Cognitive Behavioral Therapy Decision-Making stress Transitions

Quittin’ time

Have you been thinking of leaving your job?

Recently, I left my old job and started a new one. For me, quitting was a big and stressful decision, and I’ve been wanting to blog about it to help others who are considering it.

Below is a list of internal and external signs that it might be quittin’ time for you, too. Internal signs have to do with your personality or feelings about your job, while external signs refer to conditions in the workplace over which you have less control.

A. Internal

___You spend a lot of time thinking or worrying about work, even when you aren’t there

___You frequently arrive late or leave early

___You’ve been calling in sick more often

___You aren’t as productive at work as you used to be

___You don’t take breaks at work, sometimes skipping meals

___You haven’t taken a day off in 6 months or more

___You’re thinking about switching careers altogether

B. External

___You have poor or no health benefits at the workplace

___You are underpaid for your credentials or experience (visit glassdoor.com to get your approximate salary estimate)

___Your work site lacks opportunity for upward mobility or leadership roles

___Targets or expectations of you are unreasonably high

___Your job role and expectations have changed since you began the job

___Your boss has yelled at you, demeaned you, called you names, or otherwise abused you (this is external because no one ever deserves to be verbally or emotionally abused)

___You’ve experienced sexual harassment in the workplace (same caveat as above)

C. Both/Neither?

___You frequently have conflicts with your coworkers

___You frequently have conflicts with or anger towards your boss

___You frequently feel bored and under stimulated at work

___You worry about job stability due to external factors (cuts to funding, firings, etc.)

___Problems at work (such as long hours) are beginning to affect your personal relationships

___You do not receive enough training to perform your job well

___You have a soul-crushingly long commute

 

If you checked off mostly A’s…

Have you experienced any major changes outside of work? A move? A loss? I’m wondering if there could be something else going on in your life that could also be affecting you at work. Give yourself some extra care by talking to a trusted friend, pampering yourself, or investing time in a hobby. Of course, mental health services are always an option too 🙂 Once you’ve carved out some time for yourself, you may get more clarity on whether or not you should stay at your current job.

If you checked off mostly B’s…

First things first: No one deserves to be harmed physically, mentally or sexually, no matter what. If you feel comfortable reporting abuse to your immediate supervisor or human resources department, please do so. Most abusers abuse multiple people, so by reporting, you will likely be helping others. But if you don’t want to report for whatever reason, that’s understandable and perfectly okay.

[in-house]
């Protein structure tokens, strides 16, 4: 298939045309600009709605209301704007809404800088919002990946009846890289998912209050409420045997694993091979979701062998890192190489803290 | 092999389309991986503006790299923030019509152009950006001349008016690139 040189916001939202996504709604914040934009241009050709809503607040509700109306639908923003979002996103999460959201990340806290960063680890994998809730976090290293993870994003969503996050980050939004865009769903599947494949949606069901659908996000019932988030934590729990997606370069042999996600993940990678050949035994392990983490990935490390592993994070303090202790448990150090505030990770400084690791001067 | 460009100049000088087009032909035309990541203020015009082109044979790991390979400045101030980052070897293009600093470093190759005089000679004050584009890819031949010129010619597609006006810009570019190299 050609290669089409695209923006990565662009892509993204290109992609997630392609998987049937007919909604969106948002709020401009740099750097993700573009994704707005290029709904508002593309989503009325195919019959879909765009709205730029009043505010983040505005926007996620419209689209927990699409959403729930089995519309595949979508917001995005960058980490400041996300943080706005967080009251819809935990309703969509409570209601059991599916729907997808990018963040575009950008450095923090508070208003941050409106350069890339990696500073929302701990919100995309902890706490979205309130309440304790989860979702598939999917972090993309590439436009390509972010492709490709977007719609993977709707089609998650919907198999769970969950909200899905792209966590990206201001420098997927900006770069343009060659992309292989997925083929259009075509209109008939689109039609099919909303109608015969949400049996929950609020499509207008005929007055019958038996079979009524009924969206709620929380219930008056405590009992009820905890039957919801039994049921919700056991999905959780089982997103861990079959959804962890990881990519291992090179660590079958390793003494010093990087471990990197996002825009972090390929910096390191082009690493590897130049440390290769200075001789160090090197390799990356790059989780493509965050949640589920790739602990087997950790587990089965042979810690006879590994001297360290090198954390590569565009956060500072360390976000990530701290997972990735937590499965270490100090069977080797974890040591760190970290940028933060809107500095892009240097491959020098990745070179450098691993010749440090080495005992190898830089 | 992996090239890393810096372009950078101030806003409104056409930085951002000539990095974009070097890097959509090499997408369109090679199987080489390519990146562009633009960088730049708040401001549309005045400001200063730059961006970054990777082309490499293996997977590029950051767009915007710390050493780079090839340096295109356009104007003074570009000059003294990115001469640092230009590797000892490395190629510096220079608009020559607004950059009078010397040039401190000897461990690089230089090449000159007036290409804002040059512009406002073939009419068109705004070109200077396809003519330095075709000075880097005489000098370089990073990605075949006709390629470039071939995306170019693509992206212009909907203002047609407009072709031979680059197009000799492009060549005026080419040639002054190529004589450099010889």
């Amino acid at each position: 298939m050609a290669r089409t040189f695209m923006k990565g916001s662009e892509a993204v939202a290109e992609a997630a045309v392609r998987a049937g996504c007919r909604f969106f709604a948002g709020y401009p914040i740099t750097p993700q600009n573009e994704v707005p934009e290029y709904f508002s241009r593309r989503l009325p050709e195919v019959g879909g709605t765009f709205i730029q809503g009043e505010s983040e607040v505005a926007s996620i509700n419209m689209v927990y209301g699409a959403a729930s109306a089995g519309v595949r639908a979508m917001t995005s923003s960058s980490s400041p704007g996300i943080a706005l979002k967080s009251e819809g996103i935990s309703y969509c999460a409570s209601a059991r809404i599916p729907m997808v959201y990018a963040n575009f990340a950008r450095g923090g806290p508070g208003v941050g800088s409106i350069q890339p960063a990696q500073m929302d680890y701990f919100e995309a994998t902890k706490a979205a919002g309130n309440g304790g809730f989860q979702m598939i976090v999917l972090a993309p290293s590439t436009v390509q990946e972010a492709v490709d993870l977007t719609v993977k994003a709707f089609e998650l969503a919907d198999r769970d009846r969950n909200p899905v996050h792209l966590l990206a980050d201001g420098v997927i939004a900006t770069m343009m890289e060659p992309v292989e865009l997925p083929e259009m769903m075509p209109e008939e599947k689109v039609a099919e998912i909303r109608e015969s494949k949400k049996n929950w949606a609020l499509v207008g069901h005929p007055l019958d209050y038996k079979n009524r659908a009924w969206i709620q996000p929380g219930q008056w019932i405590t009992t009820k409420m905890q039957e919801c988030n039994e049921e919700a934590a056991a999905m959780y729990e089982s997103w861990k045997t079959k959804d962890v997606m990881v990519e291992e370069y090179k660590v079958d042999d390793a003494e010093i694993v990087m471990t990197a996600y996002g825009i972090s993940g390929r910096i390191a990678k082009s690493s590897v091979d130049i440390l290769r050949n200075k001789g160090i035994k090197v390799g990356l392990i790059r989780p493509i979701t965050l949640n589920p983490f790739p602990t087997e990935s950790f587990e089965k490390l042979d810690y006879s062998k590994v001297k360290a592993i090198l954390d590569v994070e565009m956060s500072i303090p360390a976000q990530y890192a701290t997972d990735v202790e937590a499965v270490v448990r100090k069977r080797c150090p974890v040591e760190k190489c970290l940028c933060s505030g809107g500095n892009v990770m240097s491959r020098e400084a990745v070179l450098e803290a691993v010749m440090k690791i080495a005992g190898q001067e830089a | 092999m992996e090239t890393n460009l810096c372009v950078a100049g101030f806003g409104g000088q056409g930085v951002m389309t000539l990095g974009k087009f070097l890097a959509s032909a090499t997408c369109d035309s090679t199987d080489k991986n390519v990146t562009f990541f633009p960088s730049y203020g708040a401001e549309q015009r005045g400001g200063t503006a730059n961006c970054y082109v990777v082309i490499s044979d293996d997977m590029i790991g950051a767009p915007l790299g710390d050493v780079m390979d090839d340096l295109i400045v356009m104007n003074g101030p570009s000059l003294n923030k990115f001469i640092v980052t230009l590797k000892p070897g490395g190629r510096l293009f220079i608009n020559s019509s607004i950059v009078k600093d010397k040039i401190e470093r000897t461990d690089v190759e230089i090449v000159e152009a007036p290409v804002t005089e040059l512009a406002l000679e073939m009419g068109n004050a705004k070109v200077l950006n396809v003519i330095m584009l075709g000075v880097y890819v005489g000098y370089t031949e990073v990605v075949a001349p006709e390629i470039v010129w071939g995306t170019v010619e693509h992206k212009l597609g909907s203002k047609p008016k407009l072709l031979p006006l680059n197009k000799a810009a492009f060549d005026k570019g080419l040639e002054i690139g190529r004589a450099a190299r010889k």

Being frustrated about things that are outside your control sucks; believe me, I’ve been there! But before you put in your two weeks’ notice… have you done something you do have control over to change your situation? Have you spoken with a supervisor about your concerns? Have you asked for a raise or a promotion? People are pretty self-absorbed, so they may not realize that you’re unsatisfied unless you speak clearly and openly about the changes you’d like to see.

Speaking openly can be difficult, especially if you’re worried there might be backlash from your supervisor. Writing out what you want to say beforehand, using “I” statements, can help you prepare for a tough conversation with the boss. For example, instead of saying, “You’re a (curse word of your choice),” you might say, “I feel like I’m under a lot of pressure, and it might help if there was more flexibility with the deadlines.” (Being specific also helps).

If you’ve already spoken up or taken other steps to alleviate your work situation, well, it may indeed be time to start looking elsewhere.

If you checked off mostly C’s, or even numbers from each category…

As satisfying as quizzes and checklists like this one can be, they definitely aren’t scientific. Qualitative data is as important or more so than quantitative. So rather than focusing on the numbers in each category, focus on the value you place on each item. Can you live with a long commute if you love the work itself? Can you advocate for more training opportunities or seek them outside of work? If you can think of any adjustments that would make work more bearable, try them out before making the decision to move on.

 

Whatever happens, trust your instincts. You know what you need, and will do what is best for you. Please use whatever was helpful from this post, and ignore anything that didn’t ring true for you. Thank you for reading!

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